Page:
Meanwhile, Gov. Andrew Cuomo made storage a pillar of his clean energy overhaul, mobilizing hundreds of millions of dollars to support early installations. His administration also designed an air pollution regulation to force the dirtiest peaker plants to switch to lower-emission resources, such as batteries.

Given that environment, LS Power prepared to convert 16 combustion turbines onsite at Ravenswood into a 316-megawatt battery facility. The turbines are about 50 years old, and only two of them still operate occasionally. The conversion could turn a lackluster peaking asset into a far more lucrative one, while eliminating a source of carbon emissions.

That project won approval from the state utility regulator, but it still has to lock down a business case. A promising opportunity arose in November 2019 when utility Con Ed called for proposals for bulk storage capacity to be online by 2022. Con Ed was looking for at least 300 megawatts, which lined up nicely with Ravenswood’s plans.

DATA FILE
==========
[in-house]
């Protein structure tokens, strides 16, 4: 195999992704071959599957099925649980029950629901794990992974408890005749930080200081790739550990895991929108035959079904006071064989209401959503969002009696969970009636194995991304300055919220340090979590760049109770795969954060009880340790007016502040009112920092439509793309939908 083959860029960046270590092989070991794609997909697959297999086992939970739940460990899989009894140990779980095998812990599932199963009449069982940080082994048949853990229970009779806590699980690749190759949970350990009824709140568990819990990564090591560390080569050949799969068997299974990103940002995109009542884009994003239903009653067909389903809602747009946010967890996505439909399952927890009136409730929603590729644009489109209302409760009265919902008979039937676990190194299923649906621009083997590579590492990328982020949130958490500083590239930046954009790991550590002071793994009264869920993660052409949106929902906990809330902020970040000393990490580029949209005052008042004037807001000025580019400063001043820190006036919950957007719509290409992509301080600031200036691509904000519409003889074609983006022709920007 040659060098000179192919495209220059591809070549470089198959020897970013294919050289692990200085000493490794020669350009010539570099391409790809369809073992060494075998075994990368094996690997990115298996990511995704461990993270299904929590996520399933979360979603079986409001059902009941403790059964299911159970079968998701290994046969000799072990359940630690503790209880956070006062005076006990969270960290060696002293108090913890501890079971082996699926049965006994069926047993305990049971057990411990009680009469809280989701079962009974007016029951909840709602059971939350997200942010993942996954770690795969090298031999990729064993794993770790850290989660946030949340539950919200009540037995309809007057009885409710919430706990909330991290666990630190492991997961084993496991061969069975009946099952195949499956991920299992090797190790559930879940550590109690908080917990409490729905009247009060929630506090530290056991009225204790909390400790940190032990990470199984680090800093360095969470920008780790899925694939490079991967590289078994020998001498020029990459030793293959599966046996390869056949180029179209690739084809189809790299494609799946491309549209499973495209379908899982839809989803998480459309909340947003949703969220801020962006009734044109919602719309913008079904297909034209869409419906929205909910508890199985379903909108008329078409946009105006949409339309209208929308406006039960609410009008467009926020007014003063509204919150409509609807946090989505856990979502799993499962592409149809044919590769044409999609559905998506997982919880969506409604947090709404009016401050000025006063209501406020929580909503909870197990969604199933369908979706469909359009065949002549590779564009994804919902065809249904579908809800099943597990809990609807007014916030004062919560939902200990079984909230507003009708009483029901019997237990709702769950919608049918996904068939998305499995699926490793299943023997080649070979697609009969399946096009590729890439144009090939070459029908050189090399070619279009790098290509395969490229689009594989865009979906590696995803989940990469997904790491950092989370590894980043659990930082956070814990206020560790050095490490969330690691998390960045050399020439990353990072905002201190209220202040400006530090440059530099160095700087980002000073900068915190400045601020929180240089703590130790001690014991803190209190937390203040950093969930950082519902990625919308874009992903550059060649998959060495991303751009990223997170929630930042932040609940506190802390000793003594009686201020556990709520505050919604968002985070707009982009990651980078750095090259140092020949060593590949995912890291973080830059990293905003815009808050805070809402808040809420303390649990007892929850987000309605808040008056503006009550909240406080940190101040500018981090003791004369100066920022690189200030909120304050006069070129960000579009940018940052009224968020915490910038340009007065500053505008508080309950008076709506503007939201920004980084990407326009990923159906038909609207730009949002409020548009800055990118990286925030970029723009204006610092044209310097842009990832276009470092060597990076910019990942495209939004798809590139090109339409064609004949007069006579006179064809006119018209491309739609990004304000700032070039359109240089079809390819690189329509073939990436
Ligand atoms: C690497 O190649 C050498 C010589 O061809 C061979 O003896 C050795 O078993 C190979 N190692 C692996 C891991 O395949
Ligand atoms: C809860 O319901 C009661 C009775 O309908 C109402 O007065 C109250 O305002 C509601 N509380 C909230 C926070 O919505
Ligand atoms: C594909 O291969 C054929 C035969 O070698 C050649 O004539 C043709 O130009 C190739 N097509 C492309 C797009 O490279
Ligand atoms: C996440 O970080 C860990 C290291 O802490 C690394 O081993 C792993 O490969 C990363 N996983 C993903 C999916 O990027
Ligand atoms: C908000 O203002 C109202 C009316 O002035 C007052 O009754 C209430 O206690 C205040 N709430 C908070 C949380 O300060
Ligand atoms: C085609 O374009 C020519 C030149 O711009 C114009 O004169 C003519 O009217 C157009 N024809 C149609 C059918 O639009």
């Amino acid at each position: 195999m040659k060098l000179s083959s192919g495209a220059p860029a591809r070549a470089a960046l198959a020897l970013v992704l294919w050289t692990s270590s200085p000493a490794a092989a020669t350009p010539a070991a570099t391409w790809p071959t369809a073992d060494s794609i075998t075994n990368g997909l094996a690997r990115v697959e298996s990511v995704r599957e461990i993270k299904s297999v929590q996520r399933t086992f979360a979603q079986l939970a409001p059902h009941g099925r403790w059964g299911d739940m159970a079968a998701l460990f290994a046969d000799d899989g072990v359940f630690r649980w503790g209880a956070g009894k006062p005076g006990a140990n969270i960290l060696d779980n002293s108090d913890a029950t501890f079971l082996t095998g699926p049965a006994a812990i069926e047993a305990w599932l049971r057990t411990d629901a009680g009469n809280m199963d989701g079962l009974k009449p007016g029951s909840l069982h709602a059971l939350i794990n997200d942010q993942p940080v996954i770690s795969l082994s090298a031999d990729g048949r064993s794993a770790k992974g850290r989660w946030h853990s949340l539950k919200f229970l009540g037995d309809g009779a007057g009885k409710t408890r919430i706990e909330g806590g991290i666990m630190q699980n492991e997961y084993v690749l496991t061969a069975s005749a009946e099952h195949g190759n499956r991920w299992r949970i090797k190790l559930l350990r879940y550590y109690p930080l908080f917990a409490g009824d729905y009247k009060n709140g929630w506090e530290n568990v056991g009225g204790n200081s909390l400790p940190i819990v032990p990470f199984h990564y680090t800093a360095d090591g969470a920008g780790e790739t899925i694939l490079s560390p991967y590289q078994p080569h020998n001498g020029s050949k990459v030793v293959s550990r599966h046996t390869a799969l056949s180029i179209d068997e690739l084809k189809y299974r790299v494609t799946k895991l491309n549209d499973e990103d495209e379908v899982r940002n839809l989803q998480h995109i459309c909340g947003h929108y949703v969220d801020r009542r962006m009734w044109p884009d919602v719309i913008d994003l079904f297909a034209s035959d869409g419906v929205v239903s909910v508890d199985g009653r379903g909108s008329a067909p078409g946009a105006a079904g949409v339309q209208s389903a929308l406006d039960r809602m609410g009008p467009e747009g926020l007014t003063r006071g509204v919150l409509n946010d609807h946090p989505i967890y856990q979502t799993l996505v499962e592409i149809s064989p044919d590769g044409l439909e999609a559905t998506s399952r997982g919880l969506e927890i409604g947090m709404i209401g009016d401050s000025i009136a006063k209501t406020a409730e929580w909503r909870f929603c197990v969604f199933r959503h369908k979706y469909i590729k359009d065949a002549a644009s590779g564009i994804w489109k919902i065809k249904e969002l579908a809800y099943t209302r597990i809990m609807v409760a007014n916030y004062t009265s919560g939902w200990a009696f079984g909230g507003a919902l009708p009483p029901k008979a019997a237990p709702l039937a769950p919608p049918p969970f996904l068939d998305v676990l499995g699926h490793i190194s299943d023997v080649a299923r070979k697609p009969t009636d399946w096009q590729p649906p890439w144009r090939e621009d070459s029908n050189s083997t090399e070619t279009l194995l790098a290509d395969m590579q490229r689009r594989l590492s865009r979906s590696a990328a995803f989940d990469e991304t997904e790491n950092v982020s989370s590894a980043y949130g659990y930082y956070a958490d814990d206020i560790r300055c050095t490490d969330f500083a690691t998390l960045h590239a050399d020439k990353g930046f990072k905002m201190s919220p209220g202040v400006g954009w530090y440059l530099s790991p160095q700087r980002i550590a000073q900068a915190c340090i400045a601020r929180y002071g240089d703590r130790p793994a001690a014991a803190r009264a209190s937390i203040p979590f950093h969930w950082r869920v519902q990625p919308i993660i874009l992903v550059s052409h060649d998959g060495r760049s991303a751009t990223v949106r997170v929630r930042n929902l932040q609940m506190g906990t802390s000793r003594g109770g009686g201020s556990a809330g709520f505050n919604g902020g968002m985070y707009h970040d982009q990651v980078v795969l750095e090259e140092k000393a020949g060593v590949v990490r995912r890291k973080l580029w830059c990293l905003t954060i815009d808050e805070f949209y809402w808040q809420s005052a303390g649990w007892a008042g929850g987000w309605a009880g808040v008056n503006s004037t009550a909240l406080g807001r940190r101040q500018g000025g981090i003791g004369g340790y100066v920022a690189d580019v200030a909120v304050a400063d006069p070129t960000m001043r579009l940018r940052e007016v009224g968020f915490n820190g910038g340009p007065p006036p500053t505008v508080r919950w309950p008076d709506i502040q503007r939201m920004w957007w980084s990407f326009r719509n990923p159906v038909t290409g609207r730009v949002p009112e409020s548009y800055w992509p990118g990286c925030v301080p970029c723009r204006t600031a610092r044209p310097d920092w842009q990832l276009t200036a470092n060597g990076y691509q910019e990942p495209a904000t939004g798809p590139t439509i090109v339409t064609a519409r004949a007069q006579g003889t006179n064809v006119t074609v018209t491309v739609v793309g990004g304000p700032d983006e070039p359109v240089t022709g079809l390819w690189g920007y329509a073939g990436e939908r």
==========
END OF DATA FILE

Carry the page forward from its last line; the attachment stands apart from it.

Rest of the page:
But the solicitation came and went, and Con Ed has yet to announce any winners. It only offered contracts for seven years, shorter than typical for successful contracts of this scale. And New York’s wholesale markets have very little track record of profitable battery operations, making it difficult to model merchant revenue for the assets after the seven-year mark.

There’s reason to believe some kind of contract will come together. There just aren’t that many available sites for large-scale batteries within New York City that come prewired for large-scale power exports.

In a signal of the long-term direction of the power plant, LS tapped Clinton Plummer to serve as CEO of Ravenswood in February 2020. He previously shepherded the first U.S. offshore wind plant to fruition off Block Island, Rhode Island and helped Ørsted win 2 gigawatts' worth of U.S. offshore wind contracts. The subtext was clear: He’s a leader who can break barriers for novel clean energy projects in New York, which is exactly what a Ravenswood battery plant needs to do.